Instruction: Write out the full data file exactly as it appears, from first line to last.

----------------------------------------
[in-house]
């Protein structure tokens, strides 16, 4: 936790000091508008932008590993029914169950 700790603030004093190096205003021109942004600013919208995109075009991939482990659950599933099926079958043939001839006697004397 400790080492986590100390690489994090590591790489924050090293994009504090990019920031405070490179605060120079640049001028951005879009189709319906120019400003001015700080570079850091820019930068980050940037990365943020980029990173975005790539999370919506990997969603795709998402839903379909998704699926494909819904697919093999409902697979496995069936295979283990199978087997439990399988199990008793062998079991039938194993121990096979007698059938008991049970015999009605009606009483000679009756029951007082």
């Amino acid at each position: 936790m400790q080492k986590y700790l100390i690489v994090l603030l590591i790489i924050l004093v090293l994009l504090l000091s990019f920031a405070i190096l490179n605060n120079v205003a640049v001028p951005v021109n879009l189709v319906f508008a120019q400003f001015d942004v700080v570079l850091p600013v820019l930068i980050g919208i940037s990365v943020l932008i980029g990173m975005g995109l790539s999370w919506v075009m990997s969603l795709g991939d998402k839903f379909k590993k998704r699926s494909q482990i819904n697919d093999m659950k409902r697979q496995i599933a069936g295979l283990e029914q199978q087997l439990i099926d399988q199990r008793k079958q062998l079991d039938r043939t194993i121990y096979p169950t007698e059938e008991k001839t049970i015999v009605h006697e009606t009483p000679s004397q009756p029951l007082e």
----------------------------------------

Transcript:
[in-house]
């Protein structure tokens, strides 16, 4: 936790000091508008932008590993029914169950 700790603030004093190096205003021109942004600013919208995109075009991939482990659950599933099926079958043939001839006697004397 400790080492986590100390690489994090590591790489924050090293994009504090990019920031405070490179605060120079640049001028951005879009189709319906120019400003001015700080570079850091820019930068980050940037990365943020980029990173975005790539999370919506990997969603795709998402839903379909998704699926494909819904697919093999409902697979496995069936295979283990199978087997439990399988199990008793062998079991039938194993121990096979007698059938008991049970015999009605009606009483000679009756029951007082």
């Amino acid at each position: 936790m400790q080492k986590y700790l100390i690489v994090l603030l590591i790489i924050l004093v090293l994009l504090l000091s990019f920031a405070i190096l490179n605060n120079v205003a640049v001028p951005v021109n879009l189709v319906f508008a120019q400003f001015d942004v700080v570079l850091p600013v820019l930068i980050g919208i940037s990365v943020l932008i980029g990173m975005g995109l790539s999370w919506v075009m990997s969603l795709g991939d998402k839903f379909k590993k998704r699926s494909q482990i819904n697919d093999m659950k409902r697979q496995i599933a069936g295979l283990e029914q199978q087997l439990i099926d399988q199990r008793k079958q062998l079991d039938r043939t194993i121990y096979p169950t007698e059938e008991k001839t049970i015999v009605h006697e009606t009483p000679s004397q009756p029951l007082e």